The Sunday before Memorial Day, reporter Kate Zernike allowed Sen. John Kerry to refight his own personal Vietnam War against the Swift Boat Veterans for Truth ("Kerry Pressing Swift Boat Case Long After Loss"). The Times puts the battle on the front page, and judging by the respectful tone of the story, seems to think the pro-Kerry forces vanquish the Swift Boat Veterans.
"John Kerry starts by showing the entry in a log he kept from 1969: 'Feb 12: 0800 run to Cambodia.' He moves on to the photographs: his boat leaving the base at Ha Tien, Vietnam; the harbor; the mountains fading frame by frame as the boat heads north; the special operations team the boat was ferrying across the border; the men reading maps and setting off flares."
Meanwhile, Zernike frames the Swift Boat Veterans' arguments in the most hostile possible way:
"Three decades after the Vietnam War and nearly two years after Mr. Kerry's failed presidential bid, most Americans have probably forgotten why it ever mattered whether he went to Cambodia or that the Swift Boat Veterans for Truth accused him of making it all up, saying he was dishonest and lacked patriotism."
Kerry, of course, didn't just claim he went to Cambodia. He memorably claimed that he spent Christmas of 1968 in Cambodia (at a time when President Nixon said there were no U.S. troops there). The Swift Boat Veterans said he had not, and raised doubts whether he'd in fact ever crossed the forbidden border.
But Kerry campaign spokesman Jeh Johnston told the Fox News Channel in August 2004:
"John Kerry has said on the record that he had a mistaken recollection earlier. He talked about a combat situation on Christmas Eve 1968 which at one point he said occurred in Cambodia. He has since corrected the record to say it was some place on a river near Cambodia and he is certain that at some point subsequent to that he was in Cambodia. My understanding is that he is not certain about that date."
So Zernike "forgets" the whole point of the Cambodia controversy -- that Kerry had long claimed to have spent Christmas in Cambodia, not making a "run to Cambodia" on February 12 (unless that's when they celebrate it in country!).
Kerry "remembered" his Christmas in Cambodia quite well. As he told the Boston Herald in 1979:
"I remember spending Christmas Eve of 1968 five miles across the Cambodian border being shot at by our South Vietnamese allies....The absurdity of almost being killed by our own allies in a country in which President Nixon claimed there were no American troops was very real."
In 1986, Kerry claimed on the Senate floor that the incident was "seared" into his memory.
But today, not even Kerry claims he was in Cambodia on Christmas Eve. The Times sidebar simply says Kerry claims "archived reports" show his boat was "35 miles from the border" on Christmas Eve. But the Times stays silent on the whole embarrassing episode (was he there on Christmas Eve or not?), just as it did during the campaign.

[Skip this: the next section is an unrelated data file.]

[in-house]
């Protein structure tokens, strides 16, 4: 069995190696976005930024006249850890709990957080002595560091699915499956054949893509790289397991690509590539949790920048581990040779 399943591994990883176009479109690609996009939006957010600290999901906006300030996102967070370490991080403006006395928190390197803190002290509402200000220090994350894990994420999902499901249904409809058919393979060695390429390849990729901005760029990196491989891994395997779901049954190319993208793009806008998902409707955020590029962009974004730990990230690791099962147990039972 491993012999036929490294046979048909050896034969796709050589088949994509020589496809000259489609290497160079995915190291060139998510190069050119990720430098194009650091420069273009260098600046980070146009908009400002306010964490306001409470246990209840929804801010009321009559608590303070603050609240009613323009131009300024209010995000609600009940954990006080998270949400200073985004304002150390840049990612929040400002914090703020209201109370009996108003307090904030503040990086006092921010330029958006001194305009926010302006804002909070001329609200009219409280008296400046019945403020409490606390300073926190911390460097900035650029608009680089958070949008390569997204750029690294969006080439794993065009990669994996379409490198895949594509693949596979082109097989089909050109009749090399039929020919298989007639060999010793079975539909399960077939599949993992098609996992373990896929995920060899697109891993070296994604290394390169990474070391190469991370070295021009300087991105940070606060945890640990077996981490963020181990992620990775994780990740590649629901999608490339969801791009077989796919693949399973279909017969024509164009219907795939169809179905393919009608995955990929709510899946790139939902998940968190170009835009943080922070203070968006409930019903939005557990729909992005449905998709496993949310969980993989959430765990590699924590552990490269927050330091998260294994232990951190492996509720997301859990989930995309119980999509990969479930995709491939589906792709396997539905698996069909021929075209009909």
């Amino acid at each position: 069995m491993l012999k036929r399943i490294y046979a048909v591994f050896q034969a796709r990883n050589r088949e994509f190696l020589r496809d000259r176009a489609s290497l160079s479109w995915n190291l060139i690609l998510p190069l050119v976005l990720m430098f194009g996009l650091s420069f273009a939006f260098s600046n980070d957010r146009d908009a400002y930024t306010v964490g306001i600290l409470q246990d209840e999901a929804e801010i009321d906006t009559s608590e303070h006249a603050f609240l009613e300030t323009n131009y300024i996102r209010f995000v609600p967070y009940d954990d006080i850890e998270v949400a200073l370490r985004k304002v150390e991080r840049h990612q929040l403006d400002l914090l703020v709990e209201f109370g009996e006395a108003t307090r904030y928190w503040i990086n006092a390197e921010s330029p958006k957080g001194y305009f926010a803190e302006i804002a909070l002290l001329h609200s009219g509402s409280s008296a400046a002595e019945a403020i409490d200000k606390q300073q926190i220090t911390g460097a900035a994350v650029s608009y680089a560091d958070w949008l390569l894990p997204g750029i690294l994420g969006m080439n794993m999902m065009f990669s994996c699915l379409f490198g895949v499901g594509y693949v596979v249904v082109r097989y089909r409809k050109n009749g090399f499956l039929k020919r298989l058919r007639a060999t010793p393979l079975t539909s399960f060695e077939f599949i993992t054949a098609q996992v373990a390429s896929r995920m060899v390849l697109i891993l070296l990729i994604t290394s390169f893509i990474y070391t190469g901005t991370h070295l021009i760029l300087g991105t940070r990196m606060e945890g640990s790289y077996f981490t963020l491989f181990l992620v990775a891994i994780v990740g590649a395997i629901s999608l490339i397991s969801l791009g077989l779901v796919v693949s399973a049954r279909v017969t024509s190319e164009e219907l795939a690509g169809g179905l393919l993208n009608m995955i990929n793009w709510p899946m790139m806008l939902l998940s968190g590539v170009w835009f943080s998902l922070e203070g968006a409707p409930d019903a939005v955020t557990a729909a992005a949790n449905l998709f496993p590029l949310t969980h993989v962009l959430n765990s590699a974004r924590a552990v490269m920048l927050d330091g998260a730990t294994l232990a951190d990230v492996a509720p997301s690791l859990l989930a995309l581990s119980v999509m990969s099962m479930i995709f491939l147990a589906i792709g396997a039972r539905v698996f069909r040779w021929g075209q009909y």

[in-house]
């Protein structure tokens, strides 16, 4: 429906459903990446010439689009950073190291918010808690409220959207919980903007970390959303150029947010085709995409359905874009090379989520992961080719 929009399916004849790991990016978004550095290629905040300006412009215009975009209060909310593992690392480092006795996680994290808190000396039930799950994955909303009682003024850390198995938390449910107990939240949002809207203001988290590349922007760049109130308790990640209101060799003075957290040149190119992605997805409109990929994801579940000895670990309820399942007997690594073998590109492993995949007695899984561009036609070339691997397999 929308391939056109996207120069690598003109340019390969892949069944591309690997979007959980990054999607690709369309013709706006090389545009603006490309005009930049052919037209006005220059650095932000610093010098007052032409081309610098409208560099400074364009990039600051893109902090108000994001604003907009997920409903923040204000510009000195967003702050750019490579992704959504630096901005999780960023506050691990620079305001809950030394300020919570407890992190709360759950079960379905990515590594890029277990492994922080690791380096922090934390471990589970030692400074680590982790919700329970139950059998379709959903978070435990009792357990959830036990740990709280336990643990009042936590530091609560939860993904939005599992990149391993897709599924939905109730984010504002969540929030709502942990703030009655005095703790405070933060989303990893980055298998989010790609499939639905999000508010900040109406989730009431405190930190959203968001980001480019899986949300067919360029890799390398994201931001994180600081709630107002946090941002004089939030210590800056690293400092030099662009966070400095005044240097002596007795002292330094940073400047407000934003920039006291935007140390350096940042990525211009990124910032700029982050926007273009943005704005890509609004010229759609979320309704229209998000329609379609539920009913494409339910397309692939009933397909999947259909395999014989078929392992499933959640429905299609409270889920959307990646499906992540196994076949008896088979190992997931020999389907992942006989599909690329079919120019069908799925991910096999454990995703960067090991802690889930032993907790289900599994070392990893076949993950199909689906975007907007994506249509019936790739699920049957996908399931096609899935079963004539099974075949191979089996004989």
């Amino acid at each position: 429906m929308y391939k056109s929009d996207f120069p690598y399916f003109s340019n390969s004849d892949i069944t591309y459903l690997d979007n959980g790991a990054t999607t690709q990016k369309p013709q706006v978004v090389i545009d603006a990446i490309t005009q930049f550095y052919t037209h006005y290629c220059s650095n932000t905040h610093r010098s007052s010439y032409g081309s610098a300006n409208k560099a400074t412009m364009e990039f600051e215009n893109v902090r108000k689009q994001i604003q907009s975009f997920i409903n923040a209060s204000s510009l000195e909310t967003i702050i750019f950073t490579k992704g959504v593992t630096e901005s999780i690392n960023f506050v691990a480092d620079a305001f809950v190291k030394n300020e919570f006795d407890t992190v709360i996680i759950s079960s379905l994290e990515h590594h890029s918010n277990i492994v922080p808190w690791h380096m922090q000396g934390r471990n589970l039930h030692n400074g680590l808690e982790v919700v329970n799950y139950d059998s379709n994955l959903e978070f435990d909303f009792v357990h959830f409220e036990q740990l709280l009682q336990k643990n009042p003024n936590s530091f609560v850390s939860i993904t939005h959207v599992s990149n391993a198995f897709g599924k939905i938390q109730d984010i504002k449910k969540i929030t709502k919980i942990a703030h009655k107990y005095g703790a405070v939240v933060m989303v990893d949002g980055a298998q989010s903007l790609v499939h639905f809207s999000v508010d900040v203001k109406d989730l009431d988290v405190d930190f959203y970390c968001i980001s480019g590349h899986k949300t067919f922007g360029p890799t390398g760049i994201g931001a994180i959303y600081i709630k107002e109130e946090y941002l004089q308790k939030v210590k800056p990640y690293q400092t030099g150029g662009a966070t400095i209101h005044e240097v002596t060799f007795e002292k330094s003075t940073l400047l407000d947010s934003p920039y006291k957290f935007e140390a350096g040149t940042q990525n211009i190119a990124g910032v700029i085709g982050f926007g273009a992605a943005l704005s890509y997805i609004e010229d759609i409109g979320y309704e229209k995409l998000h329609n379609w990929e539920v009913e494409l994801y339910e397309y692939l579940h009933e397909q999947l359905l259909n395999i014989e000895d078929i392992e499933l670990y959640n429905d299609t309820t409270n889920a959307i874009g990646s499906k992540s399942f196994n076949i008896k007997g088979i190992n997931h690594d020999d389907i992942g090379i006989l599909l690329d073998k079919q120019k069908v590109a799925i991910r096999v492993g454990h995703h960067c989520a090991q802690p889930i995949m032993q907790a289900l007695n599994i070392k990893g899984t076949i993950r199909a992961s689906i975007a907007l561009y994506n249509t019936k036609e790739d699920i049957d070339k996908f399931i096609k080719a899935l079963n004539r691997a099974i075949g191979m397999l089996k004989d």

The photo-with-text sidebar to Zernike's story is apparently intended to boost Kerry and disprove the Swift Boat Veterans, under a headline, "Kerry's New Evidence." The text reads: "Senator John Kerry’s supporters have gathered new documents and photographs to rebut some of the accusations that the Swift Boat Veterans for Truth lobbed during the 2004 campaign."
(Nice verb choice. What's wrong with saying "made during the 2004 campaign," as opposed to making the Swift Boat Veterans sound like irresponsible bomb-throwers with the loaded word "lobbed"?)
One of Sen. Kerry's Vietnam War awards contested by the Swift Boat Veterans was his Silver Star (he was also awarded the Bronze Star and three Purple Hearts). This is how the Times frames the pro-Kerry argument:
"Swift Boat Veterans for Truth said the enemy whom Mr. Kerry shot and killed in the incident for which he won the Silver Star was actually a wounded and fleeing teenager 'in a loincloth.'"
To rebut the Swift Boat Veterans, here's the Times with Kerry's side, with an accompanied photograph:
"Mr. Kerry says his photographs show the body of a man fully dressed and lying face up, suggesting, he says, that the man was shot while approaching."
But blogger Tom Maguire thinks the Times misses the boat.
"Does the Times really not understand how absurd this is? There were no Swift Boat Veterans for Truth at the scene of the Silver Star incident -- all they did was compare different versions of the incident as described in Kerry's medal citation and by Kerry himself, years later, to the Boston Globe."
Maguire then cites a 2003 Globe story, in which the Globe itself (the sister paper of the New York Times) declares:
"Out of the bush appeared a teenager in a loin cloth, clutching a grenade launcher."
Later in the Globe’s story, there’s this:
"Instead, the guerrilla got up and started running. ‘We've got to get him, make sure he doesn't get behind the hut, and then we're in trouble,’ Kerry recalled. So Kerry shot and killed the guerrilla."
In other words, according to the Globe’s interview with Kerry himself in 2003, it was a fleeing "teenager in a loincloth."
Despite those inconsistencies, Zernike says its in fact the Swift Boat Veterans who aren’t credible:
"Naval records and accounts from other sailors contradicted almost every claim they made, and some members of the group who had earlier praised Mr. Kerry's heroism contradicted themselves. Still, the charges stuck."
For more inconsistencies -- on the part of Kerry's own supporters -- Times Watch recommends Maguire's comprehensive blogging on the matter.